I’m Gen Y, and I’m Not a Special Snowflake. I’m Broke.
But there’s nothing for us to suck up, really. As a rule, our parents did end up much more dedicated to their careers than we have. But as a rule, they were laid off less. They didn’t intern or work as independent contractors. They got full medical. They were occasionally permitted to adopt magical unicorn-like money-granting creatures called “pensions.” Or, barring that, they accumulated a huger 401(k) to cash out before the Great Recession, because they saved more. And they saved more because the costs of college, of kid care, of health care, of doing business and staying alive and buying groceries and staying connected, were far less than they are today. They could raise a family on one salary if necessary.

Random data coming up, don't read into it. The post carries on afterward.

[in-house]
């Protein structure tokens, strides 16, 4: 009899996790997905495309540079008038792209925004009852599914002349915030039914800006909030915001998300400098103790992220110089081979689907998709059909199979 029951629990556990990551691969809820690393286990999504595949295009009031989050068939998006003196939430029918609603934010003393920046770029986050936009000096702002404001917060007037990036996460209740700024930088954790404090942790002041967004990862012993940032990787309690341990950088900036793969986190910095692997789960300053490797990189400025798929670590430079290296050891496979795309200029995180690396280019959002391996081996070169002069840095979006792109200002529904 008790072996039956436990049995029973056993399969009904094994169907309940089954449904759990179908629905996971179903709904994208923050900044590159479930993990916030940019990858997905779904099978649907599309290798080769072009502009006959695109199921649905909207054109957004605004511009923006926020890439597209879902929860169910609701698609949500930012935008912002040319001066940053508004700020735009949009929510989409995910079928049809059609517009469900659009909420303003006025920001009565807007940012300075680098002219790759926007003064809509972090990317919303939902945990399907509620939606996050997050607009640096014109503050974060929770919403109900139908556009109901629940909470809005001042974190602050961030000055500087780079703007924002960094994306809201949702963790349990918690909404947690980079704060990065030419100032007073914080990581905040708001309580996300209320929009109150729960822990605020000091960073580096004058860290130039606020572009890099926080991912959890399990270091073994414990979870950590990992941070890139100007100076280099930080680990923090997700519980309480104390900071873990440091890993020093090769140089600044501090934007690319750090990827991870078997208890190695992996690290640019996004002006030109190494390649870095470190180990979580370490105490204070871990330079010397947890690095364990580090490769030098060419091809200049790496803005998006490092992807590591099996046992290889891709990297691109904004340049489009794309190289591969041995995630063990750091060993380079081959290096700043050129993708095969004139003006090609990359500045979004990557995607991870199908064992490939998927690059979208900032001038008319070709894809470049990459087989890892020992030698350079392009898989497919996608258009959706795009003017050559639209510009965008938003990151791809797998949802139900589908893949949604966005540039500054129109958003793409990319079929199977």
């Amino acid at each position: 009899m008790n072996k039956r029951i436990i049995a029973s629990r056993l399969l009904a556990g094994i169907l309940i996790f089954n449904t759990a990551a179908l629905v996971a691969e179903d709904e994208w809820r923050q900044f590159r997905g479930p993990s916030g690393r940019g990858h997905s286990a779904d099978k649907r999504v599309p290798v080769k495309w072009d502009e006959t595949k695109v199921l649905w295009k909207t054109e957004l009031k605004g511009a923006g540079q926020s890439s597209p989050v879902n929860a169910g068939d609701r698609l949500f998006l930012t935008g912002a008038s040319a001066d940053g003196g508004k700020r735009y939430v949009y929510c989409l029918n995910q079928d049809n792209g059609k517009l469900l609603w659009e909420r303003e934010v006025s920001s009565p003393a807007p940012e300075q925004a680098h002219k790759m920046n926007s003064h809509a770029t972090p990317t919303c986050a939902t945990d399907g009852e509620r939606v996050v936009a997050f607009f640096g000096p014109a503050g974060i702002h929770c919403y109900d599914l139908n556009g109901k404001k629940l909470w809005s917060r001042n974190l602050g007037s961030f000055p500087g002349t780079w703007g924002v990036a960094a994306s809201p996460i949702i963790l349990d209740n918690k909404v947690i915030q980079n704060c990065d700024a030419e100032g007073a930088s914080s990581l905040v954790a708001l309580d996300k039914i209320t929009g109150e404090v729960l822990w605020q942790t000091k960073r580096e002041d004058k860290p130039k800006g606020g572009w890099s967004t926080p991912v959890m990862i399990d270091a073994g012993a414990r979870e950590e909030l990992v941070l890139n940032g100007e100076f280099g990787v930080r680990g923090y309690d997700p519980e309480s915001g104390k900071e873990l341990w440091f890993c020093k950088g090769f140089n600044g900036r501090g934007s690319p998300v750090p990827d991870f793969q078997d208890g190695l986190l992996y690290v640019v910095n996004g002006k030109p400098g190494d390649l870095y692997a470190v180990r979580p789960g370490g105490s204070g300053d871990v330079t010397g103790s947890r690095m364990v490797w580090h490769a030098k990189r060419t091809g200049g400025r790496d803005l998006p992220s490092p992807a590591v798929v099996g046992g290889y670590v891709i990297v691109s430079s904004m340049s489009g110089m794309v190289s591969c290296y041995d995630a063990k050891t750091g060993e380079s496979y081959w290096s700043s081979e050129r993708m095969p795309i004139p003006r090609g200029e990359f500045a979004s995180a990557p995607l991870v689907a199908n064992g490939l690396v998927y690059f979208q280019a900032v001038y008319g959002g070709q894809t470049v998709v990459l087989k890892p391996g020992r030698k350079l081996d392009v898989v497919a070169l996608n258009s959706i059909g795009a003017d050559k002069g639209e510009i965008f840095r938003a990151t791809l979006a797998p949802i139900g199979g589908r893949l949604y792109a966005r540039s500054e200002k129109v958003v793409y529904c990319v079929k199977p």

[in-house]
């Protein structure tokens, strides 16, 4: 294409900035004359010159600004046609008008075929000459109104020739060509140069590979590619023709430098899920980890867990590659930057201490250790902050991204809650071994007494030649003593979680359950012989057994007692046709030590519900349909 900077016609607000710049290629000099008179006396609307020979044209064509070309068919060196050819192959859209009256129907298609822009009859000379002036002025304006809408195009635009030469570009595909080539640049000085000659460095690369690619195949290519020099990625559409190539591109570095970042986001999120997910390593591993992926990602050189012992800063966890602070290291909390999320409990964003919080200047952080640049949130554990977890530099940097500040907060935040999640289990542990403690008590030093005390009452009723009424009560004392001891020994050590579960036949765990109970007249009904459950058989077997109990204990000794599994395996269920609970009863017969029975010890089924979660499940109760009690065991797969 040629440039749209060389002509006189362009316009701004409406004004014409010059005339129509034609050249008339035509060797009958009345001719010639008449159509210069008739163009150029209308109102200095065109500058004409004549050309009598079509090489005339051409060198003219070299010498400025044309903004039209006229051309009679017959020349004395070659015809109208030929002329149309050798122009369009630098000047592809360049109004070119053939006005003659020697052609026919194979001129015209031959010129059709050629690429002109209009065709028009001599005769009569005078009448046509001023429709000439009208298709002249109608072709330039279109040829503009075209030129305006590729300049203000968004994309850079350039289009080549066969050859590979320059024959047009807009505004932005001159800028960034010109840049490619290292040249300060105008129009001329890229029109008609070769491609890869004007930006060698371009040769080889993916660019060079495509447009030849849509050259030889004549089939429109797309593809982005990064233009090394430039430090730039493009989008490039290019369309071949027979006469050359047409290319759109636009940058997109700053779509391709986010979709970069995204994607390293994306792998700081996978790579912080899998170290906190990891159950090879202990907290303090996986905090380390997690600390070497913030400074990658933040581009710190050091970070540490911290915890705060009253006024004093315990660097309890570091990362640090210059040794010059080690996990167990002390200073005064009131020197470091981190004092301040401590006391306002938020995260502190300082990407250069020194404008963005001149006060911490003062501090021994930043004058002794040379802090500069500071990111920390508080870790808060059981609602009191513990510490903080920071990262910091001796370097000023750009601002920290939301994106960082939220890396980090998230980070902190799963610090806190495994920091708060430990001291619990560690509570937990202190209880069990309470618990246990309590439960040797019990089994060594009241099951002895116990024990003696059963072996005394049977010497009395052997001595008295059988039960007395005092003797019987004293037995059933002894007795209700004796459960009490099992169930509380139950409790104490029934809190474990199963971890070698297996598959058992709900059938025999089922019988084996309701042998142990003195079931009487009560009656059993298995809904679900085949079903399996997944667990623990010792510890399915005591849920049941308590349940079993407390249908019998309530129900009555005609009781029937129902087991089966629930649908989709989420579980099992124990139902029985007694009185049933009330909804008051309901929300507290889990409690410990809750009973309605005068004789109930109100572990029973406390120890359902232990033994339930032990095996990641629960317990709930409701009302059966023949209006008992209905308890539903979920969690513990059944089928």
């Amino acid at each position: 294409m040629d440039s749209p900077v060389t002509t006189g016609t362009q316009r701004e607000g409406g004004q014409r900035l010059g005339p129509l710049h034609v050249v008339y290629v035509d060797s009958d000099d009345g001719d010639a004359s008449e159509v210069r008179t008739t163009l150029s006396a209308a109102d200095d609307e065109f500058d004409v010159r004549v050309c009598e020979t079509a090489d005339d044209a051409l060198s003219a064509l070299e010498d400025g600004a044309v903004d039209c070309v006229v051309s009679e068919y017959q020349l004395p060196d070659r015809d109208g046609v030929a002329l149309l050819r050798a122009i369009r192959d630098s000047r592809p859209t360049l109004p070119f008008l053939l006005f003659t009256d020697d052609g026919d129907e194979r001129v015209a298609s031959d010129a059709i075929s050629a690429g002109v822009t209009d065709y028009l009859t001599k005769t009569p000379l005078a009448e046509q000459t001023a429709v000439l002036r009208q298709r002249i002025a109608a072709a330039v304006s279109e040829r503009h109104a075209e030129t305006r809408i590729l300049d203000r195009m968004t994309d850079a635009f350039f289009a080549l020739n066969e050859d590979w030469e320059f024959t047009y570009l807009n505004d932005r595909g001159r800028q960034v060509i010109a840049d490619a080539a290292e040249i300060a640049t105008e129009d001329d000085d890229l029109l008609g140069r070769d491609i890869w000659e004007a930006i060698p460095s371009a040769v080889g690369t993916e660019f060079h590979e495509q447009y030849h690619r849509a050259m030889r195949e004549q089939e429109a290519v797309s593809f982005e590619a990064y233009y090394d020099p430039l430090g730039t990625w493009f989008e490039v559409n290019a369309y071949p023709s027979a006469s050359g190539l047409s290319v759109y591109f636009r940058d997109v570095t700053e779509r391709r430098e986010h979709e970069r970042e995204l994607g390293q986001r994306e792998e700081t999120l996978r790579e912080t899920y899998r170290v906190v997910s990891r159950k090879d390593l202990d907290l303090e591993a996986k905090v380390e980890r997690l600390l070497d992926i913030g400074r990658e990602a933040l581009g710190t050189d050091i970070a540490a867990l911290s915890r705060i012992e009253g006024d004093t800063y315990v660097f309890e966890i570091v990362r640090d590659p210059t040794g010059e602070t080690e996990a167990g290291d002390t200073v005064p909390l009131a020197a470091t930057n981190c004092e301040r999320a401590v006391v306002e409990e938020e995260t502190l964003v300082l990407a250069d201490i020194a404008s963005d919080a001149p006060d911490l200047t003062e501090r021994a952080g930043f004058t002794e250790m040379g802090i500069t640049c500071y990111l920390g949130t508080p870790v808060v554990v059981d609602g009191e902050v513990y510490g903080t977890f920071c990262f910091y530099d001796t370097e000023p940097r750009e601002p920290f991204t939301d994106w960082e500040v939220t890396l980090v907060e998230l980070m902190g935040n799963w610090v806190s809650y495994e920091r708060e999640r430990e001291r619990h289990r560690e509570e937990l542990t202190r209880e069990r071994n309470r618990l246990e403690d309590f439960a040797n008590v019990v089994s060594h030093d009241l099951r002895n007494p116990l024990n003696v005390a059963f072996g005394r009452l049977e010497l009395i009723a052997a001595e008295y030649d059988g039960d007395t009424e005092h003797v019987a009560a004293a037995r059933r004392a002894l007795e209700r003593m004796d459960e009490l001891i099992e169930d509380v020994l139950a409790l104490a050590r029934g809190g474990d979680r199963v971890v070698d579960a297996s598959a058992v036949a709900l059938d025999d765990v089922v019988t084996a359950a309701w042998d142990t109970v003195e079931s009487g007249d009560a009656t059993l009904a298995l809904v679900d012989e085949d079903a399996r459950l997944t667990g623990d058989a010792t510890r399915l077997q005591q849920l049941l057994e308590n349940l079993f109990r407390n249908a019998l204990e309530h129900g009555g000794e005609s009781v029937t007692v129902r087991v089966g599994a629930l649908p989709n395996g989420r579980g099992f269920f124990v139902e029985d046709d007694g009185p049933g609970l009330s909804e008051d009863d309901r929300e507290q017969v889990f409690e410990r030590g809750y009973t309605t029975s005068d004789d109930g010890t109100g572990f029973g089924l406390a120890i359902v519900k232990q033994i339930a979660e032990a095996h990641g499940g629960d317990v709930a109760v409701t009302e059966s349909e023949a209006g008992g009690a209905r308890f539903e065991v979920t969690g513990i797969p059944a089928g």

They had room to advance and buy things. Yes, even the creatives. I once listened to a professor, who is in his sixties, read us the first published piece he’d been paid for, in the late 1970s. A thousand words or so. The rate, he says, was something like two bucks a word. That’s four times what the Village Voice pays today, even for an award-winning investigative cover story. It’s geometrically greater than what most writers can earn today writing daily brilliance for nationally renowned publications online. And writing daily brilliance, which many of them do, is hard goddamned work.